Liabilities: Definition

Liabilities are probable non-ownership claims against a business firm. Liabilities must arise from events that occurred in the past and are expected to be satisfied in the future.

Liabilities can be held by owners if they originate through transactions in which the owners acted in the capacity of a non-owner.

For example, a company will incur and report a liability that arises when cash is borrowed from an owner.

In some special cases, it may be held that the claim is more like equity than a liability. This definition excludes claims that are expected to arise from events that will happen in the future.

If this exclusion did not exist, it would be necessary to record all future cash outflows as liabilities. Instead, accountants recognize only claims that have come about because of past events.

Liabilities originate from a variety of activities. The major origins are:

  • Borrowing cash or other assets
  • Postponing payments to suppliers
  • Accepting cash from customers in advance
  • Incurring tax levies
  • Incurring fines
  • Settling or losing litigation
  • Acting as a third party to a transaction (e.g., withholding payroll taxes)

Thus, some liabilities are incurred in the normal course of business as a management choice, whereas others are imposed on the firm by governmental authorities.

How to Recognize a Liability

To recognize a liability, a firm does not need to know the actual recipient of the assets that are to be transferred, or for whom the services are to be performed.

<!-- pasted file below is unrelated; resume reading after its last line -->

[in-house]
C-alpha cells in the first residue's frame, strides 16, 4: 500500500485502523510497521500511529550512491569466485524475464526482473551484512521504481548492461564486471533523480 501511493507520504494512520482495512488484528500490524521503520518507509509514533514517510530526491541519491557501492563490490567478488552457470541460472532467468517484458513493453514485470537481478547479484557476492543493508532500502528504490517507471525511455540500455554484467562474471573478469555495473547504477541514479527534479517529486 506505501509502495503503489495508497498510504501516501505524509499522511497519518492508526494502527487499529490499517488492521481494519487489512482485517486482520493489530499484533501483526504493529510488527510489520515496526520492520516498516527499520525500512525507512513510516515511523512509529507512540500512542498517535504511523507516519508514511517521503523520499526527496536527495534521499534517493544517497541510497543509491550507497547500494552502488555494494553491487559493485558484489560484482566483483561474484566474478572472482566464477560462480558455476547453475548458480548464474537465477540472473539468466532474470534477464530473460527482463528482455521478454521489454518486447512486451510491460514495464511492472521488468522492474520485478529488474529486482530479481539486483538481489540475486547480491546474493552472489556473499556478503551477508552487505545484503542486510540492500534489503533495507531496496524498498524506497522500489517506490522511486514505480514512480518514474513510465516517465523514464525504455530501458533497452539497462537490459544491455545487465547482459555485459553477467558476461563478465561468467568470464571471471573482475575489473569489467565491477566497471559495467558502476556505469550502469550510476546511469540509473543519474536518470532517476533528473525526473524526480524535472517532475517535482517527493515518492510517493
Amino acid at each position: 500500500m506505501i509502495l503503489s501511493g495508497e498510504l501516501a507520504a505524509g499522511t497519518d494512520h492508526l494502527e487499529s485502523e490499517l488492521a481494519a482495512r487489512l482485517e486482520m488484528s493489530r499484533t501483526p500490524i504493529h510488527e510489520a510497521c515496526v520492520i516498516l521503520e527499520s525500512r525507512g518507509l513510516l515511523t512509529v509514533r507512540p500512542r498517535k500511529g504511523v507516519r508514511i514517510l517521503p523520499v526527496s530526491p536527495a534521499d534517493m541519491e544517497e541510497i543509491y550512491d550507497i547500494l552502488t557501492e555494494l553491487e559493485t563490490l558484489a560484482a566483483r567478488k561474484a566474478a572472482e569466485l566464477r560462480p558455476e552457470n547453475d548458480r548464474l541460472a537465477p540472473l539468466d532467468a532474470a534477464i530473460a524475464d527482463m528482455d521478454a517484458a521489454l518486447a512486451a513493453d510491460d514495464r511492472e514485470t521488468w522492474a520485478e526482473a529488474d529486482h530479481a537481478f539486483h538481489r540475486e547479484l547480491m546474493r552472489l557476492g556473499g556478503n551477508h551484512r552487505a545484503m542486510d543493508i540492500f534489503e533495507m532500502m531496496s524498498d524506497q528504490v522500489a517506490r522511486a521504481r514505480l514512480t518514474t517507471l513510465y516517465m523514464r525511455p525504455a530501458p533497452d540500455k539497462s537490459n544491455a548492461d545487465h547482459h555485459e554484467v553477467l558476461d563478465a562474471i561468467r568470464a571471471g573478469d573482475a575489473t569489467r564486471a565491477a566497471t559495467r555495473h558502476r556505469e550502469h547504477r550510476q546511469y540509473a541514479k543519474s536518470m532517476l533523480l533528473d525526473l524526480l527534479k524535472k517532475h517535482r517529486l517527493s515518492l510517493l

For example, if General Motors guarantees or warrants an automobile, a liability must be recorded. This is despite the fact that at the time of the sale, GM does not know the specific automobile that needs repairing.

For liabilities to exist, an event or transaction must already have occurred. In effect, only present—not future—obligations are liabilities.

To give another example, the exchange of promises of future performance between two firms or individuals does not result in the recognition of liability or the related asset.

The signing of a labor contract between a firm and an individual does not cause the firm to recognize a liability. Rather, the liability is recognized when the employees perform services for which they have not yet been compensated.

In the General Motors automobile warranty case, the liability occurs at the time of sale because at that time the firm obligates itself to make certain repairs. Thus, the event has occurred and a present obligation is incurred.

Accounting Objectives

When reporting a liability, accountants must always ask these three questions:

  1. Will it have to be paid?
  2. How much will have to be paid?
  3. When will it have to be paid?

Answering the first question requires that the accountant determine the likelihood that the payment will be made.

Because a liability influences both earning power and solvency, the answer to the question must be carefully developed and can result in either recognition of a liability on the balance sheet or a description of the situation in a note.

The answer to the second question—regarding the amount to be paid—clearly impacts assessments of solvency and earning power.

Information about the size of future cash flows to existing creditors helps investors and potential creditors assess the likelihood of their receiving future cash flows. The size of the liability also contributes to evaluations of management’s use of leverage.

The answer to the third and final question—regarding when the amount is to be paid—enables the statement user to assess separately the short-run and long-run solvency of the company.